In December 2011, Iran's navy began a ten-day exercise in international waters along the strait. The Iranian Navy Commander, Rear Admiral Habibollah Sayyari, stated that the strait would not be closed during the exercise; Iranian forces could easily accomplish that but such a decision must be made at a political level.
Captain John Kirby, a Pentagon spokesman, was quoted in a December 2011 Reuters article: "Efforts to increase tension in that part of the world are unhelpful and counter-productive. For our part, we are comfortable that we have in the region sufficient capabilities to honor our commitments to our friends and partners, as well as the international community." In the same article, Suzanne Maloney, an Iran expert at the Brookings Institution, said, "The expectation is that the U.S. military could address any Iranian threat relatively quickly."
General Martin Dempsey, Chairman of the Joint Chiefs of Staff, said in January 2012 that Iran "has invested in capabilities that could, in fact, for a period of time block the Strait of Hormuz." He also stated, "We've invested in capabilities to ensure that if that happens, we can defeat that."
In May 2012, a learned article concluded that both the UNCLOS and the 1958 Convention on the High Seas would be violated if Iran followed through on its threat to block passage through the Straits of vessels such as oil tankers, and that the act of passage bears no relation in law to the imposition of economic sanctions. The coastal state is limited in its powers to prevent passage: 1) if threat or actual use of force against its sovereignty, its territorial integrity, or its political independence; or 2) the vessel in any other way violates the principles of international law such as embodied in the Charter of the United Nations. However, many international observers consider the use of economic sanctions themselves as an Act of War.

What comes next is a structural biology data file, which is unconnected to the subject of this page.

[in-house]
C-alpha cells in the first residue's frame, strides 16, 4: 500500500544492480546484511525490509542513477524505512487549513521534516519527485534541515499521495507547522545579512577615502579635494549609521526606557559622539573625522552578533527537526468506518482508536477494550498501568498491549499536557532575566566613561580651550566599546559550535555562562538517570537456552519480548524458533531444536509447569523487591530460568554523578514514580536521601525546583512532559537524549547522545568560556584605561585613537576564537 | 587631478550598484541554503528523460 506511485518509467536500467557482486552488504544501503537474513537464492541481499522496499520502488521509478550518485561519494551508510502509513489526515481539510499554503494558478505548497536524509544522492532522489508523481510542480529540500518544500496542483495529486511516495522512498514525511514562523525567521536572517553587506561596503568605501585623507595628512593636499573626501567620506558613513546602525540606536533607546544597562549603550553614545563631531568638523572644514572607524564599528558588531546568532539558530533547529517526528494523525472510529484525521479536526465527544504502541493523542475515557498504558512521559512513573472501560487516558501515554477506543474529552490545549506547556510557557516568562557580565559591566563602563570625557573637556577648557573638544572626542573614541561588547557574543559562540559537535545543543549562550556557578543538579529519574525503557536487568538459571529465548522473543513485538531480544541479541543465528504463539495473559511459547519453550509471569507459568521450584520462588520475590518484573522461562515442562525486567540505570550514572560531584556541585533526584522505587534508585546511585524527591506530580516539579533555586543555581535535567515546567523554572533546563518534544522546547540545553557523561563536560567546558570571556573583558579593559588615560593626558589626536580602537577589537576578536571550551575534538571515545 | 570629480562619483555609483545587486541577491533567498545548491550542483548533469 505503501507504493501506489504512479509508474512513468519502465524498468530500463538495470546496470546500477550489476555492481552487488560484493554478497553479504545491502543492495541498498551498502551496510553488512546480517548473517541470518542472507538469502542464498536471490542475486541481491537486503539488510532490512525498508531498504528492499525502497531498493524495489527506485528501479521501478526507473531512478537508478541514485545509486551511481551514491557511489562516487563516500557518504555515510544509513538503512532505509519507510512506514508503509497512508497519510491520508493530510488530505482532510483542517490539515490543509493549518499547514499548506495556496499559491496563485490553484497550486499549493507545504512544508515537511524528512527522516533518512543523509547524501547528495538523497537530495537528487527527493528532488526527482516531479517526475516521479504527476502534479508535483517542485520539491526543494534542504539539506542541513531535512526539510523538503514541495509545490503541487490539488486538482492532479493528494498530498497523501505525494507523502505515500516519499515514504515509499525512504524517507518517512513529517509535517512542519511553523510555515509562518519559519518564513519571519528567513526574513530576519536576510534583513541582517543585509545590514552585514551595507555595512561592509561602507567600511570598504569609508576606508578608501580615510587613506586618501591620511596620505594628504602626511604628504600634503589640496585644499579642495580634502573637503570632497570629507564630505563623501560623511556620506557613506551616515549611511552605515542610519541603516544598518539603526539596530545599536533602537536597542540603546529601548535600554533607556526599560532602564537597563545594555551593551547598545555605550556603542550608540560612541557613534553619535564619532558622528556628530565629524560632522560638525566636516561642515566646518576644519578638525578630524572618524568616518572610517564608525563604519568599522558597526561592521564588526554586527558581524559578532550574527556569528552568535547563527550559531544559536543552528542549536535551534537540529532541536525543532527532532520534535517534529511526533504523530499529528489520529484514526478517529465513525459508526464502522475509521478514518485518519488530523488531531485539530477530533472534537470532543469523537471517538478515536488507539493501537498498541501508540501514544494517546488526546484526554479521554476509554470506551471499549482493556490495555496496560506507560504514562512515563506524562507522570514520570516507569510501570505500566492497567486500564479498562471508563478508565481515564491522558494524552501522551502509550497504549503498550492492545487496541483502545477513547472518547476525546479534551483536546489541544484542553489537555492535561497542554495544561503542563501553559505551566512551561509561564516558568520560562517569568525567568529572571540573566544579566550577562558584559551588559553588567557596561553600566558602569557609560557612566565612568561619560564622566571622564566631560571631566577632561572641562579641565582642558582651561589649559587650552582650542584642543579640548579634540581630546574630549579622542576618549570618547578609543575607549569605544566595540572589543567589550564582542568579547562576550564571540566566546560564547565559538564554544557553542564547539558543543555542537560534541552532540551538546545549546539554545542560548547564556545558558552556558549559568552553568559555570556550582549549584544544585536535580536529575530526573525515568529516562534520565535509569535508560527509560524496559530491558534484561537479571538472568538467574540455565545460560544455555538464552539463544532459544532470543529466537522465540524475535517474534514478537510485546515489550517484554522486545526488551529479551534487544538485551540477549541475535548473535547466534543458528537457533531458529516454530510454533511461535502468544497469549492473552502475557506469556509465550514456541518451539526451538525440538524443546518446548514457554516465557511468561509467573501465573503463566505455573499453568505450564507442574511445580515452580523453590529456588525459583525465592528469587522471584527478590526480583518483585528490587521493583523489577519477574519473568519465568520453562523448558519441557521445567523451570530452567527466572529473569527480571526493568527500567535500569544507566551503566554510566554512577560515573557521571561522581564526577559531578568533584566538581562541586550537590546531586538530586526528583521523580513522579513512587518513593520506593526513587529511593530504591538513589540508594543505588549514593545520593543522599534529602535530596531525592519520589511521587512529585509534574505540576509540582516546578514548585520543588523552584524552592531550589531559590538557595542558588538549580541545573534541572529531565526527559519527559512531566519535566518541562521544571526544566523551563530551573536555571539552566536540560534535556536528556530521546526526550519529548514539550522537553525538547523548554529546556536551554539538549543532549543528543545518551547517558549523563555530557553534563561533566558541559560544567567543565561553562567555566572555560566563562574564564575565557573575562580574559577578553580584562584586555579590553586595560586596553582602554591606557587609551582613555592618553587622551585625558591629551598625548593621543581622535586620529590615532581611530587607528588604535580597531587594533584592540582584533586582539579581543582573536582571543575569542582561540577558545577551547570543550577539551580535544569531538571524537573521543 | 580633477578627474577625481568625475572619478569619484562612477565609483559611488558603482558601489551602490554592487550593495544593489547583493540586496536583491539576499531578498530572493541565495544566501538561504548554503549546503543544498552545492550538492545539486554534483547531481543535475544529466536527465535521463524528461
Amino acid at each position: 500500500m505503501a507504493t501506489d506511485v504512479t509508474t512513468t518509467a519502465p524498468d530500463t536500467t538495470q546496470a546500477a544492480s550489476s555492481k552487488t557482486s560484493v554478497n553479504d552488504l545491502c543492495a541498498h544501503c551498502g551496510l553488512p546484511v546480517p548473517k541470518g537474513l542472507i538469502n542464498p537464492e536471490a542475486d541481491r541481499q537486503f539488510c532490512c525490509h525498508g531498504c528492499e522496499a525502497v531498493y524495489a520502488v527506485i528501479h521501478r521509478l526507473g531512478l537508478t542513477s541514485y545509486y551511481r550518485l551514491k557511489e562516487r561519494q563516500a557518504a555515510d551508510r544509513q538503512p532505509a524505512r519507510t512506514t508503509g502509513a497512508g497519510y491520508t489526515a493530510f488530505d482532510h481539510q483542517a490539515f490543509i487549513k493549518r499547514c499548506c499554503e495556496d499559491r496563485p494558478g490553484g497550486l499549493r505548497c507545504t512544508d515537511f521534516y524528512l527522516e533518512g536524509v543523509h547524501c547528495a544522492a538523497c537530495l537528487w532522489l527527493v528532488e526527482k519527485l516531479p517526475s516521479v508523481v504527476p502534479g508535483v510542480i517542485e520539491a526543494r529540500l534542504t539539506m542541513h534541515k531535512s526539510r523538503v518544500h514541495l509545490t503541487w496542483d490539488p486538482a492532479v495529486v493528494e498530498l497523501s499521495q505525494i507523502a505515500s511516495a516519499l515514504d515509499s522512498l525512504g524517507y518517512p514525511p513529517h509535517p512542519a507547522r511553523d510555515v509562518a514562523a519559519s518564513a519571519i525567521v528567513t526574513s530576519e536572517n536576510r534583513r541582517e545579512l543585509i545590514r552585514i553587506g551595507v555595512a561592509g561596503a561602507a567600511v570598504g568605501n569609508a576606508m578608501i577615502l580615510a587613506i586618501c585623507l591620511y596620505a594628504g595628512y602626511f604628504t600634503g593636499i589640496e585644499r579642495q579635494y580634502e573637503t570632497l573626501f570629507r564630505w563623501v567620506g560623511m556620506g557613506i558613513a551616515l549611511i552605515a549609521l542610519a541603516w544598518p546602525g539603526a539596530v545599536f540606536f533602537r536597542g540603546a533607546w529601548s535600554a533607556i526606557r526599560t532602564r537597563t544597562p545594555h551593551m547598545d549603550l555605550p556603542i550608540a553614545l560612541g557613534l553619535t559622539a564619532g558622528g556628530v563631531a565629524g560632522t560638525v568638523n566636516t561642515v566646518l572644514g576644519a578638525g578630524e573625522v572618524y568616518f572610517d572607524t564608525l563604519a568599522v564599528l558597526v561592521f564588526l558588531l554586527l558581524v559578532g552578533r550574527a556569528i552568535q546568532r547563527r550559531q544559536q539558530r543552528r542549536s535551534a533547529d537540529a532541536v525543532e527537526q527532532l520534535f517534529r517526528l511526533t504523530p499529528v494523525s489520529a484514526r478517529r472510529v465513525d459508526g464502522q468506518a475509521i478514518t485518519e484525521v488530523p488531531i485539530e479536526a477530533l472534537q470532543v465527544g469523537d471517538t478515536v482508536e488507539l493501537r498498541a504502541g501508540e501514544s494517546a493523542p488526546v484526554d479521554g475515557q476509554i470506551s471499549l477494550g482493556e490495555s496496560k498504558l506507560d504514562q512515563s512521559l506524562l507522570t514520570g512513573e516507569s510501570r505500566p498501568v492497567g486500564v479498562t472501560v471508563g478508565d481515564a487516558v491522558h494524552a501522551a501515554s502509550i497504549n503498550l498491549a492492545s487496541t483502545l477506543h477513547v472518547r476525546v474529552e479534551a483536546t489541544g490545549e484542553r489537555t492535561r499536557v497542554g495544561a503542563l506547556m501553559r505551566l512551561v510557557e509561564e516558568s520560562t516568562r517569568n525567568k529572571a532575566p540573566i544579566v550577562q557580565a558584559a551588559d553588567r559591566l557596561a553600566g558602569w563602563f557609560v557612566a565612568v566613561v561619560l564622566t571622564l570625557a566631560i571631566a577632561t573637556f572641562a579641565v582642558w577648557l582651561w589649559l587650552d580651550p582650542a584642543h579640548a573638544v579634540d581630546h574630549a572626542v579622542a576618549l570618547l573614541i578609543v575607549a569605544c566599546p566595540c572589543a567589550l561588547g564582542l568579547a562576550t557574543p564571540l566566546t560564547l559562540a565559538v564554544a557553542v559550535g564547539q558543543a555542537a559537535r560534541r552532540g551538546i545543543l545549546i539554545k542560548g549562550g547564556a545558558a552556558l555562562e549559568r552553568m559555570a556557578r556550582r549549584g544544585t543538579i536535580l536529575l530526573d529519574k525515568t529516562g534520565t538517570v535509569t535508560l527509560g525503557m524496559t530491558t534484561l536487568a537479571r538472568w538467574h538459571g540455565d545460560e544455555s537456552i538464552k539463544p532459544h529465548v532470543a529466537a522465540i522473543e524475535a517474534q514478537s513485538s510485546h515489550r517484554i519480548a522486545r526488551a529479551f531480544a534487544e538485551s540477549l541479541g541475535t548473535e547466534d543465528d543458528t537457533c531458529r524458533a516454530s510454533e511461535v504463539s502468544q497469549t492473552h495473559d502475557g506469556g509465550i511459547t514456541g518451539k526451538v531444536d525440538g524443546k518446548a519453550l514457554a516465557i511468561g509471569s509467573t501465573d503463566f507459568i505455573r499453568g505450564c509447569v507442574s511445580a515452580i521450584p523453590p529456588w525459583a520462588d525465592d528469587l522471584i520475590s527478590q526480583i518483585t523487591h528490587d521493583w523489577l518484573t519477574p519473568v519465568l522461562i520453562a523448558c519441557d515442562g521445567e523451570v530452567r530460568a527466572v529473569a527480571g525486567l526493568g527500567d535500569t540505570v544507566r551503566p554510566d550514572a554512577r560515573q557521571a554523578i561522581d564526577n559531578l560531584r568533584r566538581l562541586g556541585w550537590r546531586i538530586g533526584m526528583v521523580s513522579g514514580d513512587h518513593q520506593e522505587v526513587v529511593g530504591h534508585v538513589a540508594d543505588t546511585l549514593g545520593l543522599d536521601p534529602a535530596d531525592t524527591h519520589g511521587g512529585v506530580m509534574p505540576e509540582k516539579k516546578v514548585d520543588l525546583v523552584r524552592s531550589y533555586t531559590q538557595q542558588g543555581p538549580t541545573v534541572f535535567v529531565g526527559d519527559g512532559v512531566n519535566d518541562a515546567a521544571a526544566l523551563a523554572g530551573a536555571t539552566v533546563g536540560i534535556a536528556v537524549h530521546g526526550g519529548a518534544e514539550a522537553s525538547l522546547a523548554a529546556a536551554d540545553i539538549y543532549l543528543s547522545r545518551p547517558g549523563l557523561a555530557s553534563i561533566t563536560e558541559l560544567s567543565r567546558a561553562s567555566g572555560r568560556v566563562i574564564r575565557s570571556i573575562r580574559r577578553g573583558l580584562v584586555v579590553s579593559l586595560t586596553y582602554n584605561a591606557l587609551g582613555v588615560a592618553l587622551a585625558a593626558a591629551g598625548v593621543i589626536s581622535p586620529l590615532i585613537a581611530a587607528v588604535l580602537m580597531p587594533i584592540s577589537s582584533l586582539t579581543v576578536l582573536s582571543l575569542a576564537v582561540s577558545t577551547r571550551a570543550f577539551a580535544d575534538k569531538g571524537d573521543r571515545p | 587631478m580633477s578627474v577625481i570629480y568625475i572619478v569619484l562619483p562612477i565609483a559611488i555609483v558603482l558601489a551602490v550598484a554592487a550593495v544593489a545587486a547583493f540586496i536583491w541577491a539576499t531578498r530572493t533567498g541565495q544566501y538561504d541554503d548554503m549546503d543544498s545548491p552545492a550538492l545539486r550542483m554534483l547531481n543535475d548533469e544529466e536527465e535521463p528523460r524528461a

Iran's Anti-Access/Area-Denial capabilities [ edit ]
If Iran were to follow through on its threats to completely or partially close of the Strait, one of the world’s most strategically important maritime choke points, the most effective way would be through the use of its anti-access/area-denial capabilities. These capabilities are meant to prevent advanced navies or other opponents to operate in the Strait and the Persian Gulf, and would be of particular concern to the U.S. In 2016, it was assessed that Iran’s military strength was weak, even compared to regional rivals. However, since the 1979 Iranian Revolution, a significant part of Iran’s military spending has been allocated to the asymmetric warfare approach of its naval capabilities, the anti-access/ anti-denial (A2/AD) systems. The Armed Forces of the Islamic Republic of Iran have a number of these capabilities available, and in short reach of the Strait. Examples of these are as follows:
• A significant fleet of small boats and manpower available, which can be used to manoeuvre around larger vessels in swarming (military) tactics. These small attack crafts can be armed with machine guns, torpedoes and anti-ship missiles.